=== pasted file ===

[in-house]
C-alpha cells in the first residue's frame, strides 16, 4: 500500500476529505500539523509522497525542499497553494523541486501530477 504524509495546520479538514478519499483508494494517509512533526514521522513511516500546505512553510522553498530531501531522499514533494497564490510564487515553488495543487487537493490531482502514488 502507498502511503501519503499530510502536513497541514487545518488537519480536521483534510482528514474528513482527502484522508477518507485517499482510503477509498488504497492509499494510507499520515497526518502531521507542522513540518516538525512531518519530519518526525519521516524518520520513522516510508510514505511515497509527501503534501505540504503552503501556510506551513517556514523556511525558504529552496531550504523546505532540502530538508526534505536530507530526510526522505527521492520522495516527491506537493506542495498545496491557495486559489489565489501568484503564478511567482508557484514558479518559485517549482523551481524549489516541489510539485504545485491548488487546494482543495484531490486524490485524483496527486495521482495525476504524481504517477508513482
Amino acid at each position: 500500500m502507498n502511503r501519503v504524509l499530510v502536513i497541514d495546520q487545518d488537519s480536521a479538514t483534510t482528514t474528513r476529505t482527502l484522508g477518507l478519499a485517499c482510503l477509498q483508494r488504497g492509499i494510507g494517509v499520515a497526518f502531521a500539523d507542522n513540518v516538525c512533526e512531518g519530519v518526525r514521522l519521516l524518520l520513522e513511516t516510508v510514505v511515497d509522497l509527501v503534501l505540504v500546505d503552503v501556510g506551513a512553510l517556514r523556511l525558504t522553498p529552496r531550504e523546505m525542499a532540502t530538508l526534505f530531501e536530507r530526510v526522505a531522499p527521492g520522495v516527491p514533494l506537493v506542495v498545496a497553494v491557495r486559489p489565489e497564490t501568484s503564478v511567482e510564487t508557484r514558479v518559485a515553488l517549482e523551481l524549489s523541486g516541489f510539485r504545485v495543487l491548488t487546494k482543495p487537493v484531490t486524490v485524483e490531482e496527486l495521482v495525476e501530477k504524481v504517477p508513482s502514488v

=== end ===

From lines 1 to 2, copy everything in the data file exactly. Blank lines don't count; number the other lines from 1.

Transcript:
[in-house]
C-alpha cells in the first residue's frame, strides 16, 4: 500500500476529505500539523509522497525542499497553494523541486501530477 504524509495546520479538514478519499483508494494517509512533526514521522513511516500546505512553510522553498530531501531522499514533494497564490510564487515553488495543487487537493490531482502514488 502507498502511503501519503499530510502536513497541514487545518488537519480536521483534510482528514474528513482527502484522508477518507485517499482510503477509498488504497492509499494510507499520515497526518502531521507542522513540518516538525512531518519530519518526525519521516524518520520513522516510508510514505511515497509527501503534501505540504503552503501556510506551513517556514523556511525558504529552496531550504523546505532540502530538508526534505536530507530526510526522505527521492520522495516527491506537493506542495498545496491557495486559489489565489501568484503564478511567482508557484514558479518559485517549482523551481524549489516541489510539485504545485491548488487546494482543495484531490486524490485524483496527486495521482495525476504524481504517477508513482